Graduating from Alberni District Secondary School this year is like reading an unfinished story.
“It’s like reading a book that everyone likes but when you get to the end the last few pages are missing,” ADSS Grade 12 student Ross Johnson said. “It’s a very good analogy.”
Johnson was referring to the teachers’ strike, which effectively ended the school year on June 13.
“It’s a very anti-climactic feeling. Everything ended so suddenly,” he said. “A few more weeks would have been nice.”
More than 200 Grade 12 students are donning their red caps and gowns and walking the stage on Friday to receive their diplomas.
Johnson, 18, and classmate Logan Jackson, 18, are the ADSS Class of 2014 valedictorian and MC respectively.
The two were chosen after an election by the student body in the spring. Three people ran for valedictorian and three for MC.
“I was excited when I found out I was chosen. I texted my brother in Vancouver, he texted me back saying “way to go bro,” said Jackson, who attended Redford and Eighth Avenue elementary schools and EJ Dunn Middle School before ADSS.
Jackson is used to being in the public eye and speaking to audiences. He’s been an ace news reporter with ABC News, the school’s news report in the mornings.
“It’s along the lines with what I do so I’m comfortable…I thought I might as well (try),” Jackson said Being an MC is a big challenge but Jackson is up to the task. He stands more than six feet tall and is thickly built. But the gentle giant has an easy way about him, something that he says will serve him well.
“I want to keep things light, running smoothly and maybe even cracking a joke or two. “I’ve got a couple in mind—one about the mayor—but I have to get them approved first,” he said.
Johnson’s first taste of public speaking came at the annual Totem basketball tournament in January when he ran as the rugby spirit contest candidate. He never spoke publicly much and being the valedictorian is a problem to be solved, something he’s liked doing since childhood.
“The day I made my speech to students at Totem I realized that I was confident and that I could do this,” he said.
Johnson is a French Immersion student and attended Alberni Elementary and EJ Dunn before going to ADSS.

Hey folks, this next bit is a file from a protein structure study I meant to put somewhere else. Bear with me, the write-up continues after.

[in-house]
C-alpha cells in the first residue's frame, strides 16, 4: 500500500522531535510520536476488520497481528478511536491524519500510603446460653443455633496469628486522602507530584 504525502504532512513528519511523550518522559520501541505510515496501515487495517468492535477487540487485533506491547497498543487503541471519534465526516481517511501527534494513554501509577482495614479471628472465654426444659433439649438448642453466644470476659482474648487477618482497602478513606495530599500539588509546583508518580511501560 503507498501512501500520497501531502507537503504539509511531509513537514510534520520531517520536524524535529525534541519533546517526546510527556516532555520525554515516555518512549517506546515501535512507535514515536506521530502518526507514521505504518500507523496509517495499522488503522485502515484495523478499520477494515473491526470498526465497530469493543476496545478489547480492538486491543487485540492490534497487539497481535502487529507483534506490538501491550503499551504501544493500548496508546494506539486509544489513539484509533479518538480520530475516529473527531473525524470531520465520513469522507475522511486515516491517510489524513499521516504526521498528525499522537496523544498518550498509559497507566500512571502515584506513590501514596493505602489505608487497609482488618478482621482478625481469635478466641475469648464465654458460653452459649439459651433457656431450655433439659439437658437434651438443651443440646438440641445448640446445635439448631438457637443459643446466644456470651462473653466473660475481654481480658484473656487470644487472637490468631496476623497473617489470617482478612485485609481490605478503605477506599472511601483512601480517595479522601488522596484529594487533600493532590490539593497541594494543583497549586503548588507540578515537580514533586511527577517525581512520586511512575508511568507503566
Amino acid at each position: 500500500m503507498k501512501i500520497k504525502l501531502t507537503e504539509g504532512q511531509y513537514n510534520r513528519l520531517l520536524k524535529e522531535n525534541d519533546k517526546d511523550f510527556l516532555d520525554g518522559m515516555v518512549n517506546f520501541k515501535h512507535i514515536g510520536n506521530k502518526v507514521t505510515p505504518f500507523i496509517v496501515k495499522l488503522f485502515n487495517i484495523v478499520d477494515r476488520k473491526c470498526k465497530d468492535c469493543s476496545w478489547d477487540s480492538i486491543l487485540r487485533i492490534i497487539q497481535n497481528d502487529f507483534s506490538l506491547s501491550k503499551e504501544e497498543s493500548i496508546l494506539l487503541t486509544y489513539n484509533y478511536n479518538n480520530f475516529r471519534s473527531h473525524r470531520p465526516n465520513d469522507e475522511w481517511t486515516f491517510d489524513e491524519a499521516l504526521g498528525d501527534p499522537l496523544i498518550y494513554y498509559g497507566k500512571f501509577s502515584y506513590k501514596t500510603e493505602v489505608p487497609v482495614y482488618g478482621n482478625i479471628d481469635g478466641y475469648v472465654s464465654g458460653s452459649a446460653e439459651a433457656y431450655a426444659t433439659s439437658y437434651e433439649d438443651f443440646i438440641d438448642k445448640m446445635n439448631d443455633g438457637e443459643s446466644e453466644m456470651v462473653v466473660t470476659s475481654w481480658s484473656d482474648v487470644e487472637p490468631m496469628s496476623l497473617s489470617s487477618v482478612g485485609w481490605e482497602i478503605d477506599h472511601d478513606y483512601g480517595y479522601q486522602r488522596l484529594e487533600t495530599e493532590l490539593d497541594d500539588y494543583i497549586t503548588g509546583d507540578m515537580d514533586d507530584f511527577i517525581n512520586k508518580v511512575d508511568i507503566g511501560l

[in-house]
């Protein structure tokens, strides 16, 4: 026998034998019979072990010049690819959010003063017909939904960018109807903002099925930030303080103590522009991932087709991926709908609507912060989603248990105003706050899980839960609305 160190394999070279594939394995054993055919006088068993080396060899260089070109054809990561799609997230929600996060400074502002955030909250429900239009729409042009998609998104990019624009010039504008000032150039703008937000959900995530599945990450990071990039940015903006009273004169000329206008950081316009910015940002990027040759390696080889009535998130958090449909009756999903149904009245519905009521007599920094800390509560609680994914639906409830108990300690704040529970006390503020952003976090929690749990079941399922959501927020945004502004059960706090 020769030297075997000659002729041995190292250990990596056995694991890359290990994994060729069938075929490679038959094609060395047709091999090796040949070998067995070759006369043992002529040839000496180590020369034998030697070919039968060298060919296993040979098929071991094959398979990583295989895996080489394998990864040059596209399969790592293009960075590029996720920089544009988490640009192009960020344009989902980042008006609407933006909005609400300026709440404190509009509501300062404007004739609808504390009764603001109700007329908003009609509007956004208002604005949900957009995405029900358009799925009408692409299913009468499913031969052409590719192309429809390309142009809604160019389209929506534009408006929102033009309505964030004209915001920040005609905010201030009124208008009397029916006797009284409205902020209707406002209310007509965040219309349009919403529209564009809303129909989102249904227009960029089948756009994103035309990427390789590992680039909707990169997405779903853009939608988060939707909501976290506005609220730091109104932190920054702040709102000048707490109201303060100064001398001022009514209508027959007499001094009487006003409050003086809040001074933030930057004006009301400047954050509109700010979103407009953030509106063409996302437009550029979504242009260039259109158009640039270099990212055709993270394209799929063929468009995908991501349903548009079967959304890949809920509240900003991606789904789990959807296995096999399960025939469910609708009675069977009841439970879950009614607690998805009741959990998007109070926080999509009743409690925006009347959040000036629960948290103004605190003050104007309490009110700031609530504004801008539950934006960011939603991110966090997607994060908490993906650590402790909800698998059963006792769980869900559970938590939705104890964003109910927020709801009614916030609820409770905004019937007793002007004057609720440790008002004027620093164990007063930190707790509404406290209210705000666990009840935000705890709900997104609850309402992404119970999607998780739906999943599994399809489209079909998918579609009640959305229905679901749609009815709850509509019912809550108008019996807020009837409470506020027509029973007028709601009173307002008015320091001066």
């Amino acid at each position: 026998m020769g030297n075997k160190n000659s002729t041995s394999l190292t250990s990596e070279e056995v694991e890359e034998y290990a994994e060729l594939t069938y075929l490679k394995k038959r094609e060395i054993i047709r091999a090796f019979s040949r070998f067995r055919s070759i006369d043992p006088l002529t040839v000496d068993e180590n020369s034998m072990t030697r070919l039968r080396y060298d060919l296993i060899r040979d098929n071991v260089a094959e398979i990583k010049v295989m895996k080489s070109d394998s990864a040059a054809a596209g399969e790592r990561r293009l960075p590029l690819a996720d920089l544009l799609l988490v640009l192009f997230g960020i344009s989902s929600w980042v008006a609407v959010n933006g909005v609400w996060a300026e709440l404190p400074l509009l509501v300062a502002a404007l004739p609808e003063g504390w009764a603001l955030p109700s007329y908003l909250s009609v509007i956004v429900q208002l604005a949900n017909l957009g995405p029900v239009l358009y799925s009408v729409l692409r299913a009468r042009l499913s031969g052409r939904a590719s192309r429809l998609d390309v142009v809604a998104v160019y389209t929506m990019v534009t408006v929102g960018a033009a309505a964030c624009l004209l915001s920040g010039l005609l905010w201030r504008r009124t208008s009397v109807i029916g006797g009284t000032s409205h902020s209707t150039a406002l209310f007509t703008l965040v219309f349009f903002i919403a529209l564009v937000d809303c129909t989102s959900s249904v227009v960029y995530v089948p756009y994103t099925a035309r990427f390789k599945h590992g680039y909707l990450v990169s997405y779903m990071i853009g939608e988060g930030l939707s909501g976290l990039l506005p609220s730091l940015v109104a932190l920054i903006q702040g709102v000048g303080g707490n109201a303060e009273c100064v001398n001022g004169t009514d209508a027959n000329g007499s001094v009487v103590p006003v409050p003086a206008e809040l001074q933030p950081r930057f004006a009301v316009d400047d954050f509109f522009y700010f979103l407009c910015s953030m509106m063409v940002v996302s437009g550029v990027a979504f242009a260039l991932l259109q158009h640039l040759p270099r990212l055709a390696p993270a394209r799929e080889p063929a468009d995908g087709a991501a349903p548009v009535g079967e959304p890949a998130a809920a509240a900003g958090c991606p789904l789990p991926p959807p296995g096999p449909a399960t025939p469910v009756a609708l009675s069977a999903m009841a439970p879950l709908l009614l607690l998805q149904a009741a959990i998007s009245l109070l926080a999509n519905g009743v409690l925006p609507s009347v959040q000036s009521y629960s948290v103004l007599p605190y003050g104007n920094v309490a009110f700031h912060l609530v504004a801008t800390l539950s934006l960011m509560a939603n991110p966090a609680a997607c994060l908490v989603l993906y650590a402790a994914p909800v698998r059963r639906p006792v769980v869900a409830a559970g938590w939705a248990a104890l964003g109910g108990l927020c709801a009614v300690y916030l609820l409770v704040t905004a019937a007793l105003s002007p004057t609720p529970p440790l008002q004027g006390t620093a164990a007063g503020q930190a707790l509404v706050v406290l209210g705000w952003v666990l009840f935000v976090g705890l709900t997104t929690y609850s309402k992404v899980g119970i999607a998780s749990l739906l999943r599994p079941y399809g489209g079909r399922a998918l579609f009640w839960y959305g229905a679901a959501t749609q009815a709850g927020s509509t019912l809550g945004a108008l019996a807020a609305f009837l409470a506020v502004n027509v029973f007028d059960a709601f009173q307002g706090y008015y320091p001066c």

A problem solver, Johnson is a deep thinker who sees meaning in being valedictorian below the surface of the issue, something he hopes to impart during his speech on grad night.
“You’re trying to summarize 200 people’s experiences during their 13 years in school,” he said. “We’re lucky to be Canadian. We’re fortunate to have the educational opportunities that we do.”
The pair knew each other in passing since Grade 9 and both list biology as their favourite course.
Jackson lists Mr. McLaren as his favourite high school teacher. “He’d go off on these tangents about his life and life’s experiences but they were really interesting,” he said.
Johnson enjoyed his experience with most teachers, he said, but he lists Mr. Hall as his favourite. “He made biology fun. He made class fun.”
The two have plans for post secondary studies.
Jackson grew up wanting to be a helicopter pilot. But after graduation, he’ll be studying to be a nurse at Langara College in Vancouver. His mother Joanne works at West Coast General Hospital.
He admits to being bitten by the journalism bug during his time with ABC News though. “I might still pursue that in some form, although I don’t know what yet,” he said. “I really like the idea of doing voice animation too.”
Johnson is Lower Mainland bound. He’ll be studying engineering at the University of British Columbia in September. “Engineering is about problem solving and I like problem solving. I always liked doing puzzles when I was a kid,” he said.
Like other graduates who are leaving Port Alberni the two look forward to new destinations, new schools and new challenges. But they’ll miss some things about home.
“I’ll miss my friends and how everyone is a five-minute drive away. And I’ll miss the lake too,” he said.
Jackson said he’ll miss the Valley’s air quality, as well as Harbour Quay,” he said. “I’d say I won’t miss the rain but Vancouver gets rain too.”
Graduating from high school represents the culmination of change, Johnson said. “It’s all about how we have changed in the past 13 years of school,” he said. “We’ve taken on new responsibilities and we have fun in new ways now.”
Jackson says he’s changed as well. “It’s been a long time since I played tag. Toilet tag was my favourite. I’m going to kind of miss that.”